Syria destroys chemical weapons facilities on schedule

By Danielle Wiener-Bronner
October 31, 2013

Syria meets its first disarmament deadline, Putin cracks down on Salafists ahead of Winter Olympics, and Maduro mulls Venezuela’s motorcycle problem. Today is spooky Thursday, October 31, and this is the World Wrap, brought to you by @dwbronner.

Sigrid Kaag of the Netherlands, the newly appointed Special Coordinator of the Organisation for the Prohibition of Chemical Weapons-United Nations speaks to the media after meeting Syrian officials in Damascus, October 22, 2013. REUTERS/Khaled al-Hariri

Disarmament deadline met. The Organisation for the Prohibition of Chemical Weapons (OPCW) reports that Syria has destroyed or made inoperable all facilities used to mix and produce chemical arms, meeting a November 1 deadline that is part of Syria’s chemical weapons disarmament agreement:

The next deadline is November 15, by when the OPCW and Syria must agree to a detailed plan of destruction, including how and where to destroy more than 1,000 metric tonnes of toxic agents and munitions. Under a Russian-American brokered deal, Damascus agreed to destroy all its chemical weapons after Washington threatened to use force in response to the killing of hundreds of people in a sarin attack on the outskirts of Damascus on August 21. It was the world’s deadliest chemical weapons incident since Saddam Hussein’s forces used poison gas against the Kurdish town of Halabja 25 years ago. “This was a major milestone in the effort to eliminate Syria’s chemical weapons program,” Ralf Trapp, an independent chemical weapons disarmament specialist, said.

The inspections team investigated 21 of 23 sites, skipping two that were too dangerous to check, but noting that the weapons there had been moved to sites that they were able to visit. Under the agreement, Syria must destroy its chemical weapons stockpile by mid-2014. Diplomatic sources reported that long-delayed peace talks to discuss a solution to Syria‚Äôs civil war are likely to be stalled again. The talks, initially proposed in May, were to be held in Geneva on November 23 but now could take place up to a month later. Syrian President Bashar al-Assad‚Äôs government is subject to sanctions by the United States, but is able to reach global markets and get access to food, arms and oil via Russian banks. The Kremlin has remained Assad’s ally, and clashes between Russian and Western leaders over Assad‚Äôs future in Syria have contributed to delaying the peace conference. Below, OPCW inspectors train in Germany:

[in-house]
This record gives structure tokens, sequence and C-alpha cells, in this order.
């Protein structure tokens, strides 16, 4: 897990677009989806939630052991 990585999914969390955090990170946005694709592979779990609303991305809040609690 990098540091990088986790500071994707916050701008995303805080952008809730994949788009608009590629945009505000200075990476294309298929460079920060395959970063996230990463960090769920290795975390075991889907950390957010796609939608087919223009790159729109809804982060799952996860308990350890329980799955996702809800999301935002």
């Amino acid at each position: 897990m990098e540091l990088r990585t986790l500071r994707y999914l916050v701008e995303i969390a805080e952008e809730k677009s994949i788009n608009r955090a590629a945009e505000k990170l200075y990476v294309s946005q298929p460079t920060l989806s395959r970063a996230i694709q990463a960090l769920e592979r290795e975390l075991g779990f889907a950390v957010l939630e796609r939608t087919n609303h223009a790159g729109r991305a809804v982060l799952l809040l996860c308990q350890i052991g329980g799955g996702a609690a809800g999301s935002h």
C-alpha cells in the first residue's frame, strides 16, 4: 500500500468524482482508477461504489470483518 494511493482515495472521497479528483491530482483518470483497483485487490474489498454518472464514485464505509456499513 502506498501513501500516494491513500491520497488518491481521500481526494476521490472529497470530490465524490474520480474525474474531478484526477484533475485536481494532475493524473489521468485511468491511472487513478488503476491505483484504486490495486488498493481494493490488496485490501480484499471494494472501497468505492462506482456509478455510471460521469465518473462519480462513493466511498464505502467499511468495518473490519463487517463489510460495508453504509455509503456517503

Inspectors of the OPCW look after mock victims after an explosion during a training scenario at the United Nations training center at the German Bundeswehr barracks in Wildflecken, October 16, 2013. REUTERS/Kai Pfaffenbach

Sochi safety crackdown. Russian officials are clamping down on an Islamist insurgency in Dagestan ahead of the Sochi Olympics in February, moving away from previous attempts at dialogue with Salafist Muslims.